Jack Nicholson shimmers as the wacky Randle McMurphy in Milos Forman’s screen adaptation of Ken Kesey’s classic. For someone who has seen his later work first (As Good As It Gets, About Schmidt), because it was more recent, these earlier films (The Shining, One Flew Over The Cuckoo’s Nest) are a revelation. The actor displays a wide range of skills as the lively McMurphy who cannot abide the restrictions of institutionalized care. His tendency to introduce a bit of vim to the dull state of affairs reminded me of Nicole Kidman’s platform scene with Stephen Dillane in The Hours:
If I were thinking clearly, Leonard, I would tell you that I wrestle alone in the dark, in the deep dark, and that only I can know, only I can understand my own condition. You live with the threat, you tell me. You live with the threat of my extinction. Leonard, I live with it too. This is my right. It is the right of every human being. I choose not the suffocating anesthetic of the suburbs, but the violent jolt of the capital. That is my choice. The meanest patient, yes even the very lowest, is allowed some say in the matter of her own prescription. Thereby she defines her humanity. I wish for your sake, Leonard, that I could be happy in this quietness. But if it is a choice between Richmond and death, I choose death.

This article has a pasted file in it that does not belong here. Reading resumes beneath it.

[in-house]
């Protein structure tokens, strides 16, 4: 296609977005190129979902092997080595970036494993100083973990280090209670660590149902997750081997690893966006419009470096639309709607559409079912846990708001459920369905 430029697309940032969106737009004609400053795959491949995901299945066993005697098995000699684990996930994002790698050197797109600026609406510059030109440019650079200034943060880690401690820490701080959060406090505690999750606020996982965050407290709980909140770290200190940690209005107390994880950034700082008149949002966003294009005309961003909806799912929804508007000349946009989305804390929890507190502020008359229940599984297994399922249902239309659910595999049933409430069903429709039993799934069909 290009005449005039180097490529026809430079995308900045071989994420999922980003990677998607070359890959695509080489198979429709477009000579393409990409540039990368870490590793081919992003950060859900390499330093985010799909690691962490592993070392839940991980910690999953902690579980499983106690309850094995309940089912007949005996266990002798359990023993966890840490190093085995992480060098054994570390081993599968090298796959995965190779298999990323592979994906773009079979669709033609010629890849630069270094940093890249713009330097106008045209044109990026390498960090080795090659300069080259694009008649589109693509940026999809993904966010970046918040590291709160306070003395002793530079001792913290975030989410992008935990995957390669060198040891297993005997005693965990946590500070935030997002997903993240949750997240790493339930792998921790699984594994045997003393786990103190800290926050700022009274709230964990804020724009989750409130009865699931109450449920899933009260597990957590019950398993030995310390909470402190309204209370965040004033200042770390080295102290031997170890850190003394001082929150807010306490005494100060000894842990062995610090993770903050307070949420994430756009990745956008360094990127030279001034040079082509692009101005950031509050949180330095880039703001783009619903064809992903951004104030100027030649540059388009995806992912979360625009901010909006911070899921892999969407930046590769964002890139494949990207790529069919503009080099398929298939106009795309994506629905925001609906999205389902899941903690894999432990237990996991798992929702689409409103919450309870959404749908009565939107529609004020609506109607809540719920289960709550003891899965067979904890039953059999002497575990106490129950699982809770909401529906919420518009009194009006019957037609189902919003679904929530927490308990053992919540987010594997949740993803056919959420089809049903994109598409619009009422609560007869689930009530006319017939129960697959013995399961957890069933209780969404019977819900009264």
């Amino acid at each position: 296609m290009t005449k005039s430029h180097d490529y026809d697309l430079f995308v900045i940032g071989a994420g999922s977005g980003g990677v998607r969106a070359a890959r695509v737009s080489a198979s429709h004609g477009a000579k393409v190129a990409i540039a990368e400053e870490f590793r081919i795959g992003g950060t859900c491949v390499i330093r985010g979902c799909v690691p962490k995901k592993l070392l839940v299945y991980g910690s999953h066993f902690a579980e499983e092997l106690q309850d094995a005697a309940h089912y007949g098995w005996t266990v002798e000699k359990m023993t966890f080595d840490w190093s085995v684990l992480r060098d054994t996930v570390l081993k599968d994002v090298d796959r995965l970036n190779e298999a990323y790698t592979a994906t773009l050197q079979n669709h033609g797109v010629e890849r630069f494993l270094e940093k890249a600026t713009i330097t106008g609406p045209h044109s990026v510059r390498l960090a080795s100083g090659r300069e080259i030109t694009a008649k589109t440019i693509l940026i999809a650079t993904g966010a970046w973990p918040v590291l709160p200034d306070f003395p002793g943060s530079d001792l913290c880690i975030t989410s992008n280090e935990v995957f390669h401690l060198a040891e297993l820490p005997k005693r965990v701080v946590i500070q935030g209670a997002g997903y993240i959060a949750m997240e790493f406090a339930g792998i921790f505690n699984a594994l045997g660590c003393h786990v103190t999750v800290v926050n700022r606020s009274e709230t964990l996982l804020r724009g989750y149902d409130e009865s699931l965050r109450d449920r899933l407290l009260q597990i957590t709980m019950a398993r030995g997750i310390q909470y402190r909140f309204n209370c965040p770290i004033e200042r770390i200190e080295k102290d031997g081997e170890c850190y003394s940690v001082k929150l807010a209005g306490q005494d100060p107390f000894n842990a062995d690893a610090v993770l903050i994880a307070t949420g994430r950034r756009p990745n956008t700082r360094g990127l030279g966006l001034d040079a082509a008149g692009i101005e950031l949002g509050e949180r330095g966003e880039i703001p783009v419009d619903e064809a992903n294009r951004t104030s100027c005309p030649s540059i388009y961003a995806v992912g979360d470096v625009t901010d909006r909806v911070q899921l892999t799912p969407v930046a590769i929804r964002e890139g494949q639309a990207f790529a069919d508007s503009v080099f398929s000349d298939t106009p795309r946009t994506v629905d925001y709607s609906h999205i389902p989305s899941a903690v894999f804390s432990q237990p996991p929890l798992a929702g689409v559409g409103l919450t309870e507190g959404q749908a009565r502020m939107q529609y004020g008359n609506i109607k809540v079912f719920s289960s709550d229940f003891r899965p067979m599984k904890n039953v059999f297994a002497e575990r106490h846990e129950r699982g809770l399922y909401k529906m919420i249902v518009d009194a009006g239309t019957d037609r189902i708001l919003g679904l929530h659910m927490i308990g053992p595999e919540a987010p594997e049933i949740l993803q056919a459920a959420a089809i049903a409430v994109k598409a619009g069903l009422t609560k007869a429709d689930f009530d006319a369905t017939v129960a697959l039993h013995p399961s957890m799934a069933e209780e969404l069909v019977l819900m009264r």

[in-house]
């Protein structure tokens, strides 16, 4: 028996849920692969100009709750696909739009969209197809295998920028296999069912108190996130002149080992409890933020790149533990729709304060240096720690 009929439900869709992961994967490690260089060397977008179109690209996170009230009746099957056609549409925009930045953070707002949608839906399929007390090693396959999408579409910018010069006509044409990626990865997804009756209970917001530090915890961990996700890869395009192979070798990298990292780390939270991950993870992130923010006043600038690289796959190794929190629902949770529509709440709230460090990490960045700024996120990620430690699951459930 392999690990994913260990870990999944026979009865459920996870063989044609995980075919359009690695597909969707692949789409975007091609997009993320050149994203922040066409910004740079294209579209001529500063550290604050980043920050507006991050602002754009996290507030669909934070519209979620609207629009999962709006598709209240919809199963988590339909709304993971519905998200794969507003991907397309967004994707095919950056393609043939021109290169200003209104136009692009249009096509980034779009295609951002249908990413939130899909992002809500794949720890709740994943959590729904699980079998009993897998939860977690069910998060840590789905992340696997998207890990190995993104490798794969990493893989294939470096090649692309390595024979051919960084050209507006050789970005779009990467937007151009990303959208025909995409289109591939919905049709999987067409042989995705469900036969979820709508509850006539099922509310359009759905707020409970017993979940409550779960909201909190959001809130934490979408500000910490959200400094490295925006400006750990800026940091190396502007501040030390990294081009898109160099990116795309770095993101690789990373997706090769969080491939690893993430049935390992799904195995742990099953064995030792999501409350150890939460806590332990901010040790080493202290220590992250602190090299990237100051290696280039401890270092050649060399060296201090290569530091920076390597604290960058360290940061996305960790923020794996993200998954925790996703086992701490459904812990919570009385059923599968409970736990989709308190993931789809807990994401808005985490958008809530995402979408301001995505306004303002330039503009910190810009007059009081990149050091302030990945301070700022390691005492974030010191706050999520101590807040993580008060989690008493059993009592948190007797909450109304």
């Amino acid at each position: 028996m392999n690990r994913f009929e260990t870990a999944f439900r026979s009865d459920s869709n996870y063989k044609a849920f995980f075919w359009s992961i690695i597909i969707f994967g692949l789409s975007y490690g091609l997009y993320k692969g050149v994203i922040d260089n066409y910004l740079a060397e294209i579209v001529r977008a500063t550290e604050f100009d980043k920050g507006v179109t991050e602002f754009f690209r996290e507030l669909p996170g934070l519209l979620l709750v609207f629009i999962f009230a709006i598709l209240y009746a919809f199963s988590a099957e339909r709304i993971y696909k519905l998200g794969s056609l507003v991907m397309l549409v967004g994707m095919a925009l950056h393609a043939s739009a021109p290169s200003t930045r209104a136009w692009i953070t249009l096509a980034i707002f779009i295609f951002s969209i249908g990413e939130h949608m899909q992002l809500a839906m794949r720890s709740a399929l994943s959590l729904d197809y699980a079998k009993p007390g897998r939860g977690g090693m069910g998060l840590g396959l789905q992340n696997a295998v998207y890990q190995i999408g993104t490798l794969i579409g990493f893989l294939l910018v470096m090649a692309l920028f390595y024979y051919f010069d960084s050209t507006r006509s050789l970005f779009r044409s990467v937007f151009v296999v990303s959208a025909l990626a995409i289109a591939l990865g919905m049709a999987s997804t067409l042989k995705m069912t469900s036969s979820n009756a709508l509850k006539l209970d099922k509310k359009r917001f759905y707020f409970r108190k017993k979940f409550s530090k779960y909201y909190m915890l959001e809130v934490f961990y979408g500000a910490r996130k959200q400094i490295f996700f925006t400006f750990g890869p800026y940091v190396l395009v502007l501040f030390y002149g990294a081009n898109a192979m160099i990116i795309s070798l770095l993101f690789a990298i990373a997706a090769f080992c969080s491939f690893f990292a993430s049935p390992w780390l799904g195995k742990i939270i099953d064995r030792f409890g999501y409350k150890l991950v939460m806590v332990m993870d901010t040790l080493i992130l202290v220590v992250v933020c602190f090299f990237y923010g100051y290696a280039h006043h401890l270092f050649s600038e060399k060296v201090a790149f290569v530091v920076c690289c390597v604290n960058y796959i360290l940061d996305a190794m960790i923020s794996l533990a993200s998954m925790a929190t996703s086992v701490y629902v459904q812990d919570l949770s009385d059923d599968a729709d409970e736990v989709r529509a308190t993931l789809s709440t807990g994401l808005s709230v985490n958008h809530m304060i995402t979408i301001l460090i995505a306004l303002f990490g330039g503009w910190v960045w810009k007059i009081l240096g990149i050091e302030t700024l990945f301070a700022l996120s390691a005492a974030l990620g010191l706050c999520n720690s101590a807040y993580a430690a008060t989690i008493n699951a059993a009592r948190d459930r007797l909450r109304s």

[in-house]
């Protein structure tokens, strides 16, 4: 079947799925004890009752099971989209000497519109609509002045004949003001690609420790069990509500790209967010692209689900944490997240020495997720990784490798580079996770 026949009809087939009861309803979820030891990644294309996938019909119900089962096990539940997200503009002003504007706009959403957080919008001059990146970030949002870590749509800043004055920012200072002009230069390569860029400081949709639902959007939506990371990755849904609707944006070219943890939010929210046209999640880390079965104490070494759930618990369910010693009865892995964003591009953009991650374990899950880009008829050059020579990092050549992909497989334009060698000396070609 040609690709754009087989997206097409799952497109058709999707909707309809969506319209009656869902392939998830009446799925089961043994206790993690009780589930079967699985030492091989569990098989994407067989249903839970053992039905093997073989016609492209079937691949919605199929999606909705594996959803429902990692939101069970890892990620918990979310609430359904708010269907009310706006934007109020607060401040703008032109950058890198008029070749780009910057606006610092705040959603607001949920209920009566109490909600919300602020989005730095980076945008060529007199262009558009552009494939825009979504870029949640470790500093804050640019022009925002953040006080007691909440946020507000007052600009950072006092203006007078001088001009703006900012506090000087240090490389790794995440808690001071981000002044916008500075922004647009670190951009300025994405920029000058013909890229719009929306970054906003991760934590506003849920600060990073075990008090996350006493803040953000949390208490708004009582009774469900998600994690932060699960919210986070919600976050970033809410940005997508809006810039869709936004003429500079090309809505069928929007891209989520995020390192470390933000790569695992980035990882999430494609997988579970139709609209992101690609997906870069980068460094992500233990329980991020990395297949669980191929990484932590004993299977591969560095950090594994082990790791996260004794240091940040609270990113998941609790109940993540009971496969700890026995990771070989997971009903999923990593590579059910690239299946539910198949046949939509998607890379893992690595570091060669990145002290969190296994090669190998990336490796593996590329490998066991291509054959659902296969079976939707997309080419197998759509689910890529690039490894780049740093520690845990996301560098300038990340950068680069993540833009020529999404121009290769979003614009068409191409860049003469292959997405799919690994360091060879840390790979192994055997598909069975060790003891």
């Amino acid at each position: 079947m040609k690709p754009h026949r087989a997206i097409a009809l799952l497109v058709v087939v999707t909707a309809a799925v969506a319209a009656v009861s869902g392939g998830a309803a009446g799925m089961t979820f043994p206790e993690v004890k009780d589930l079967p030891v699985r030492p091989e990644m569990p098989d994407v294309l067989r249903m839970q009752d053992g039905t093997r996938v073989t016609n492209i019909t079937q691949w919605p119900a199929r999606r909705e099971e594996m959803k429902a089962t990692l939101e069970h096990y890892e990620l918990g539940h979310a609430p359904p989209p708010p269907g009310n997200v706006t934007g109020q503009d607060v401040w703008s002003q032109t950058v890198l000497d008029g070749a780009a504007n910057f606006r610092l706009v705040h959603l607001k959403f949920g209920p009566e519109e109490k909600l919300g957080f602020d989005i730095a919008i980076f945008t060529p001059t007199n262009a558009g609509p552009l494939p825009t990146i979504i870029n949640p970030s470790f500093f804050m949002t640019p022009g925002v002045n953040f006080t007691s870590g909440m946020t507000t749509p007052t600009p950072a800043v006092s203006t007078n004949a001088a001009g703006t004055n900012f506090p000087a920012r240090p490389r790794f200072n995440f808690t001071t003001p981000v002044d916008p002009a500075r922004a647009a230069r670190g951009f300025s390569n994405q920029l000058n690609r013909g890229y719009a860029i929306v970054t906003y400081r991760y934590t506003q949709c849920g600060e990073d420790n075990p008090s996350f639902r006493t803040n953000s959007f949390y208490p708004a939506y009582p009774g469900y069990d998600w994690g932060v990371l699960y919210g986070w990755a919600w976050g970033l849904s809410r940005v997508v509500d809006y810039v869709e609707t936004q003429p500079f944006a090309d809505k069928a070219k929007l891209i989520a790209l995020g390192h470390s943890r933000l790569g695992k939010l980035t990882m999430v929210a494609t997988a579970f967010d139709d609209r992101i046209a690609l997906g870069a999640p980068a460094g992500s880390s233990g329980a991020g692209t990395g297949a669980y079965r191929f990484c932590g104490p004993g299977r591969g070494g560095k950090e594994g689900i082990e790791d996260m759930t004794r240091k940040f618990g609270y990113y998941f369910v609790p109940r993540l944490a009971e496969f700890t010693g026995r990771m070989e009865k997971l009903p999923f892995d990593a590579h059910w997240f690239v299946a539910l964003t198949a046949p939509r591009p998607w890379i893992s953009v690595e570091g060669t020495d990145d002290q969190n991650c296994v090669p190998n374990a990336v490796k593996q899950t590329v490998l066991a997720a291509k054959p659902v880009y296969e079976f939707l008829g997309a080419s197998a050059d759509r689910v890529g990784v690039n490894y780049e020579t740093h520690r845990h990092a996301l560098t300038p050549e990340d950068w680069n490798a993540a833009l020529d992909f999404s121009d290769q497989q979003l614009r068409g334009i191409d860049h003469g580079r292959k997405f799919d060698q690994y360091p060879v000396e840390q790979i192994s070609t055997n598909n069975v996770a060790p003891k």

(Dialogue between Virginia and Leonard Woolf in the movie)
My favourite Nicholson scene would be the one when he is administered the electric shock for the first time. The man surpasses himself in demonstrating the physical trauma that a patient goes through during the procedure.
Louise Fletcher as Nurse Ratched starts off as a benign administrator juggling therapies for the ward. It is a mark of her acting prowess that she slowly dips into the villainous matron who oversees one and all.
She takes Billy (Brad Dourif in a striking debut) on a guilt trip after discovering him with a woman. Rage burning in her eyes, she retains the calm persona so torturous to the viewer. Silent, restrained devilry is the hardest cross to bear.
The novel, which the film is adapted from, is a scathing reminder of how institutionalized care deadens those who are in most need of cheer. And what the subversion that comes with authority can achieve.